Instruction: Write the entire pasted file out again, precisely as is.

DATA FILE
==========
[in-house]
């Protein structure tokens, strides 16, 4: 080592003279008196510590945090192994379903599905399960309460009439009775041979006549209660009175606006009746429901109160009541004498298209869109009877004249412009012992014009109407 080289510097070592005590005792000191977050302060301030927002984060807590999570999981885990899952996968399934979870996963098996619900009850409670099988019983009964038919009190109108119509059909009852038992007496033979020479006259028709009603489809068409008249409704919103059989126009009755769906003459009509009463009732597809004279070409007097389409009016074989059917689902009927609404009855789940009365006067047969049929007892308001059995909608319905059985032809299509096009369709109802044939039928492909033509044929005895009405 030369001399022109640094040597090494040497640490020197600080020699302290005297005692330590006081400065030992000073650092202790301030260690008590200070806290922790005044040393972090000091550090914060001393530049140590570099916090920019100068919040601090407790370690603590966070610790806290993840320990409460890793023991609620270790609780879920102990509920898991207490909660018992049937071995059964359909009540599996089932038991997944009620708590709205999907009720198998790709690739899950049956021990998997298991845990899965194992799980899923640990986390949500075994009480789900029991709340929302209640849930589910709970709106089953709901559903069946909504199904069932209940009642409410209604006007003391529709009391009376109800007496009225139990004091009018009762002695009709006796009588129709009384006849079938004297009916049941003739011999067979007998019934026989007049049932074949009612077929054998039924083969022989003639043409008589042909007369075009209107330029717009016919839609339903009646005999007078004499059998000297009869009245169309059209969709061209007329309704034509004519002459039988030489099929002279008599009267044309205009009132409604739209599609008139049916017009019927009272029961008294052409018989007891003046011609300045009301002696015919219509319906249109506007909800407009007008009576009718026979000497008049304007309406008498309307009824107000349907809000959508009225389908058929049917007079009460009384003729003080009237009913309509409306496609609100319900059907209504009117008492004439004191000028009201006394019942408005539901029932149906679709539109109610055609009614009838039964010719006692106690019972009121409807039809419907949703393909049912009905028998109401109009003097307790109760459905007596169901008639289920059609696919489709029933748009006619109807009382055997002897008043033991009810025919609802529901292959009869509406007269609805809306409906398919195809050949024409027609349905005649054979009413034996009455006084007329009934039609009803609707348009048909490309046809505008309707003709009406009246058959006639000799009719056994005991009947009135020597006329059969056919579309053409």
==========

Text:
[in-house]
């Protein structure tokens, strides 16, 4: 080592003279008196510590945090192994379903599905399960309460009439009775041979006549209660009175606006009746429901109160009541004498298209869109009877004249412009012992014009109407 080289510097070592005590005792000191977050302060301030927002984060807590999570999981885990899952996968399934979870996963098996619900009850409670099988019983009964038919009190109108119509059909009852038992007496033979020479006259028709009603489809068409008249409704919103059989126009009755769906003459009509009463009732597809004279070409007097389409009016074989059917689902009927609404009855789940009365006067047969049929007892308001059995909608319905059985032809299509096009369709109802044939039928492909033509044929005895009405 030369001399022109640094040597090494040497640490020197600080020699302290005297005692330590006081400065030992000073650092202790301030260690008590200070806290922790005044040393972090000091550090914060001393530049140590570099916090920019100068919040601090407790370690603590966070610790806290993840320990409460890793023991609620270790609780879920102990509920898991207490909660018992049937071995059964359909009540599996089932038991997944009620708590709205999907009720198998790709690739899950049956021990998997298991845990899965194992799980899923640990986390949500075994009480789900029991709340929302209640849930589910709970709106089953709901559903069946909504199904069932209940009642409410209604006007003391529709009391009376109800007496009225139990004091009018009762002695009709006796009588129709009384006849079938004297009916049941003739011999067979007998019934026989007049049932074949009612077929054998039924083969022989003639043409008589042909007369075009209107330029717009016919839609339903009646005999007078004499059998000297009869009245169309059209969709061209007329309704034509004519002459039988030489099929002279008599009267044309205009009132409604739209599609008139049916017009019927009272029961008294052409018989007891003046011609300045009301002696015919219509319906249109506007909800407009007008009576009718026979000497008049304007309406008498309307009824107000349907809000959508009225389908058929049917007079009460009384003729003080009237009913309509409306496609609100319900059907209504009117008492004439004191000028009201006394019942408005539901029932149906679709539109109610055609009614009838039964010719006692106690019972009121409807039809419907949703393909049912009905028998109401109009003097307790109760459905007596169901008639289920059609696919489709029933748009006619109807009382055997002897008043033991009810025919609802529901292959009869509406007269609805809306409906398919195809050949024409027609349905005649054979009413034996009455006084007329009934039609009803609707348009048909490309046809505008309707003709009406009246058959006639000799009719056994005991009947009135020597006329059969056919579309053409």